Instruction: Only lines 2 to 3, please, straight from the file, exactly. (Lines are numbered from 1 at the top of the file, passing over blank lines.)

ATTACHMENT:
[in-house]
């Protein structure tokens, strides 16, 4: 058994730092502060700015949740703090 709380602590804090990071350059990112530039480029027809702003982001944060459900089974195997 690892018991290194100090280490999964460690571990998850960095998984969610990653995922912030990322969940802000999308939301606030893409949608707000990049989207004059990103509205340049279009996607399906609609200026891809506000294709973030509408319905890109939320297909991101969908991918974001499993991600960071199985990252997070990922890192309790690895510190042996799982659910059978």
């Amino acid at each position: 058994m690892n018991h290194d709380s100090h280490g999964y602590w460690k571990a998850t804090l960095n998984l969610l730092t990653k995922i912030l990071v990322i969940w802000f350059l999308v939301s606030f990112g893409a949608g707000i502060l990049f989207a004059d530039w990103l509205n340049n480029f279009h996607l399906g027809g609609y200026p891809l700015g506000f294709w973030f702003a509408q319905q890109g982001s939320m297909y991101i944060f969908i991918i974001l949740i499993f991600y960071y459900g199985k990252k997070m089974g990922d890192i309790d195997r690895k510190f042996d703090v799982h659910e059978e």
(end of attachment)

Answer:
């Protein structure tokens, strides 16, 4: 058994730092502060700015949740703090 709380602590804090990071350059990112530039480029027809702003982001944060459900089974195997 690892018991290194100090280490999964460690571990998850960095998984969610990653995922912030990322969940802000999308939301606030893409949608707000990049989207004059990103509205340049279009996607399906609609200026891809506000294709973030509408319905890109939320297909991101969908991918974001499993991600960071199985990252997070990922890192309790690895510190042996799982659910059978």
């Amino acid at each position: 058994m690892n018991h290194d709380s100090h280490g999964y602590w460690k571990a998850t804090l960095n998984l969610l730092t990653k995922i912030l990071v990322i969940w802000f350059l999308v939301s606030f990112g893409a949608g707000i502060l990049f989207a004059d530039w990103l509205n340049n480029f279009h996607l399906g027809g609609y200026p891809l700015g506000f294709w973030f702003a509408q319905q890109g982001s939320m297909y991101i944060f969908i991918i974001l949740i499993f991600y960071y459900g199985k990252k997070m089974g990922d890192i309790d195997r690895k510190f042996d703090v799982h659910e059978e």